My interest in home recordings started in 1999 when I bought a bunch of records at an estate sale.
I didn't know what they were, but I was attracted to the odd-looking labels: Duodisc. Turns out they were amateur recordings made in the 1940s by a family from a small town in Pennsylvania.
I got home and dropped one on my old record player. Many of the discs featured a 15-year-old boy. Others had members of the boy's family singing or playing the piano.
I listened to these records and made a visceral connection. Here was a family, like mine, who loved singing and playing instruments for the sheer joy of making music. Just an average American family, not overly concerned if they sang out-of-tune or hit the wrong chords. These were my people.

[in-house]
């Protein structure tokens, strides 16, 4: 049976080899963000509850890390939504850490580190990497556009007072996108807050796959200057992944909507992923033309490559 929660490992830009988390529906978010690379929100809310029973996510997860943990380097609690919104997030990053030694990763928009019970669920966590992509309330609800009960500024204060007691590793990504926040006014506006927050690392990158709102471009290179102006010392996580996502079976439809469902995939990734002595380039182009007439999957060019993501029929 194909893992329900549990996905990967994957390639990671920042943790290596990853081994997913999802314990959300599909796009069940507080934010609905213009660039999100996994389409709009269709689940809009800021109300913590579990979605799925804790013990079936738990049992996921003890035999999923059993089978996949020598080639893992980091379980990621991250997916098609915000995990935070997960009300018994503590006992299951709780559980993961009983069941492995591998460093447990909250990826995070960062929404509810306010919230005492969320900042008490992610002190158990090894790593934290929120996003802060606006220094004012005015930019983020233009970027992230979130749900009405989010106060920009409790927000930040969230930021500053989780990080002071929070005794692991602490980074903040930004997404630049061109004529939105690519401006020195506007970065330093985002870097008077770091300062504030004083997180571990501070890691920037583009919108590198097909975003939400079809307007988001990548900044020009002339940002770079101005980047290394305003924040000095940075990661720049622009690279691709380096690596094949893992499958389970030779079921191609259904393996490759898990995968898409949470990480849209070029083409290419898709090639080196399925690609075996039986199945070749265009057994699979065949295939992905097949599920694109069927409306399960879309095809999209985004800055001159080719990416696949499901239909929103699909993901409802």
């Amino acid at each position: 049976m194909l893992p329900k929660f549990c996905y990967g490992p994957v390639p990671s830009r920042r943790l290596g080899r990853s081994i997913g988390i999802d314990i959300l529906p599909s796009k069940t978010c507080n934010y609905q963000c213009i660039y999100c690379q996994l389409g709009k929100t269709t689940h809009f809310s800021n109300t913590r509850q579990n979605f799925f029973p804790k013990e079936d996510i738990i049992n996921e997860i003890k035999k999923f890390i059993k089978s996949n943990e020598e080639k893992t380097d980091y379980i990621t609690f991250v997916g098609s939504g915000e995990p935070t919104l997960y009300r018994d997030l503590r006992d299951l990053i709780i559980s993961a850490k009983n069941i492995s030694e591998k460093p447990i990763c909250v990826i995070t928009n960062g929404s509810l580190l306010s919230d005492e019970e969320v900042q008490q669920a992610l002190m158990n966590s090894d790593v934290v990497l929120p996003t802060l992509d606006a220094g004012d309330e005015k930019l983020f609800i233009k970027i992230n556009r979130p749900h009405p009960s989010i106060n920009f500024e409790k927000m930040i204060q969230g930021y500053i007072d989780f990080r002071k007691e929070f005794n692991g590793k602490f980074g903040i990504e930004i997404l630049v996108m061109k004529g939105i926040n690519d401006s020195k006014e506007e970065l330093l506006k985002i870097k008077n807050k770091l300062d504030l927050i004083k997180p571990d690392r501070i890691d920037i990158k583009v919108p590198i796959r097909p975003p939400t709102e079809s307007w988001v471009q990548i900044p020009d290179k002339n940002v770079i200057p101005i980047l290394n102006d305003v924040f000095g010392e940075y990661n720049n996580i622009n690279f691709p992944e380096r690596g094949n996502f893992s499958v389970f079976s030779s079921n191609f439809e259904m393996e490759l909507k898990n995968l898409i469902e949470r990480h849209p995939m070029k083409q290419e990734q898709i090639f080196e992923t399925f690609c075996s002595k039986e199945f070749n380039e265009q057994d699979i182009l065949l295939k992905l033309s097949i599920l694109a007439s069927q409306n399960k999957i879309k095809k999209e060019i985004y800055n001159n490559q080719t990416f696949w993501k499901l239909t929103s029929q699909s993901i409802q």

So I started buying home recordings everywhere I could: estate sales, flea markets and even online.
Now, 10 years later, I have about 4,000 discs, and I've listened into the private lives of people from the 1930s to the 1950s.
It's an odd feeling being privy to the personal soundtrack of other families — people who may still be around or not. One thing I discovered that many families have in common is that their first recording usually starts with a test.
Of course, few people had the advantage of a store representative coming to their home. Most folks were on their own, trying to figure out sound levels, making sure everything was working as it should, and more importantly, how to behave in front of an open microphone.
Once people got comfortable with making their own recordings, their true voices and talents were captured.
After the good kiddies went to bed, out came an ingredient to add another touch to home recordings: Alcohol.
I'm a voracious reader of these acoustic novels of American families from the 1930s, '40s and '50s.
I put one record on after another and never get bored. These are one-of-a-kind stories. The best part is that I have to do a lot of the work filling in the details because not all records are labeled.
Each record is one-of-a-kind, a treasure, and an essential piece of American history, and I plan to keep looking for more.